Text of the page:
Using Your Equity

How Tax Rules Affects Home Equity Loan Borrowers

Woman on her laptop considering how the new tax bill affect her home equity loan

These rules also apply to cash out refinances. A cash out refinance is when you refinance your primary mortgage to borrow money above and beyond your outstanding mortgage balance. As with a home equity loan, under the tax rules to determine if you are entitled to a deduction, you need to determine whether the cash out portion will be considered "acquisition indebtedness.” In other words, whether the cash out portion will be used to improve your home.

However, this is relevant only if you itemize your deductions under the tax rules. As per the changes, the standard deduction has increased substantially from $12,700 for a married couple filing jointly to $25,100 (for single filers, this number changed from $6,350 to $12,550).

Man sitting on his couch with papers that show what the impact of the new tax bill will be on his home equity loan

It makes sense to itemize only if your interest on home equity loans plus other deductible items exceeds $10,000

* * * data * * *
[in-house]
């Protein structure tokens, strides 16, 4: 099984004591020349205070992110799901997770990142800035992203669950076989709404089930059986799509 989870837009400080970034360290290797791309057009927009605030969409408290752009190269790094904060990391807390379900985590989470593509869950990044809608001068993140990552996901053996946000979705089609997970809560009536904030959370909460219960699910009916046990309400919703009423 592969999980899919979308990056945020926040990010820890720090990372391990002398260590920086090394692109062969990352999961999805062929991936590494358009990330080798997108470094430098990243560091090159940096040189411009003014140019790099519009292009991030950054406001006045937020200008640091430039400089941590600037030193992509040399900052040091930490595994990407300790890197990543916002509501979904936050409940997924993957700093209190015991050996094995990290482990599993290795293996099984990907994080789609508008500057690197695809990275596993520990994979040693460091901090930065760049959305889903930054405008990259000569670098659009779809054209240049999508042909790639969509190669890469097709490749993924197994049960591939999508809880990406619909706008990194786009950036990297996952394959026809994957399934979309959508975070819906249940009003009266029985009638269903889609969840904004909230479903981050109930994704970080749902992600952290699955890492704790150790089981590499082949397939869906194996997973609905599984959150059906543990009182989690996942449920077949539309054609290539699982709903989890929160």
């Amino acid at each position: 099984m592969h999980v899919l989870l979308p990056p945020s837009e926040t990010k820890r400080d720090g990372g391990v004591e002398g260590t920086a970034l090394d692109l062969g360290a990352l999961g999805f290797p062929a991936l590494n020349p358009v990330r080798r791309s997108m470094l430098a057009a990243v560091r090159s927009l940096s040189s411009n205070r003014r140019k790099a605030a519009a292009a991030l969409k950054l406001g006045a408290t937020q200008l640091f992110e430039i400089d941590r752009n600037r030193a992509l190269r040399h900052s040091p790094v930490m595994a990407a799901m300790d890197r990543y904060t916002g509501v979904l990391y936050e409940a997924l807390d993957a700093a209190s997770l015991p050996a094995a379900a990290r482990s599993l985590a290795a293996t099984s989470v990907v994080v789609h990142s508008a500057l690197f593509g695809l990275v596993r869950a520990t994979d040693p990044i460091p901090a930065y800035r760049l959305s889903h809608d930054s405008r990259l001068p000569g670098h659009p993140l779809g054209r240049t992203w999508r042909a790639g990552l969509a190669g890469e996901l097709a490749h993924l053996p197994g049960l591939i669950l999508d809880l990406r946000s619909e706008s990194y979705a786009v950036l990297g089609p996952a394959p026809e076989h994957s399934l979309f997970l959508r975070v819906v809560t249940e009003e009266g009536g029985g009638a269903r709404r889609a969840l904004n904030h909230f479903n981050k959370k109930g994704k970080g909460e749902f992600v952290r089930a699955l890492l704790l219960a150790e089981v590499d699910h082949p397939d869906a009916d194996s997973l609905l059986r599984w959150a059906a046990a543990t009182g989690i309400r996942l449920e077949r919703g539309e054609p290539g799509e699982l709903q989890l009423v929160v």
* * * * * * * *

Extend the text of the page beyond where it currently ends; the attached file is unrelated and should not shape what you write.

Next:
These rules also apply to cash out refinances. A cash out refinance is when you refinance your primary mortgage to borrow money above and beyond your outstanding mortgage balance. As with a home equity loan, you need to determine whether the cash out portion will be considered "acquisition indebtedness.” In other words, whether the cash out portion will be used to improve your home.

However, this is relevant only if you itemize your deductions under the tax rules. As per the recent changes, the standard deduction has increased substantially from $12,700 for a married couple filing jointly to $25,100 (for single filers, this number changed from $6,350 to $12,550).

At the same time, the deduction for state and local taxes paid in any tax year is capped at $10,000, including real estate, personal property, and income taxes. This means that it makes sense to itemize only if your interest on home equity loans plus other deductible items. exceeds $10,000. According to research, 11% of individual tax filers itemized their deductions in 2019. So if you are like the majority of tax filers, then you would not itemize going forward and the question of tax deductibility is irrelevant to your decision about whether to take out a home equity loan.

So for most borrowers, the changes for home equity loan interest under the  tax rules are likely to be less critical. Interest rates, monthly payment amounts and fees may be more important factors when considering your financing options. 

NOTE: Tax law is complicated and every household's situation is different. If the tax deductibility of your home equity loan or cash-out refinance loan interest is important to you, consult your personal tax advisor about how the tax rules impact you.

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The home equity you’ve earned
can be used in a multitude of
ways. 


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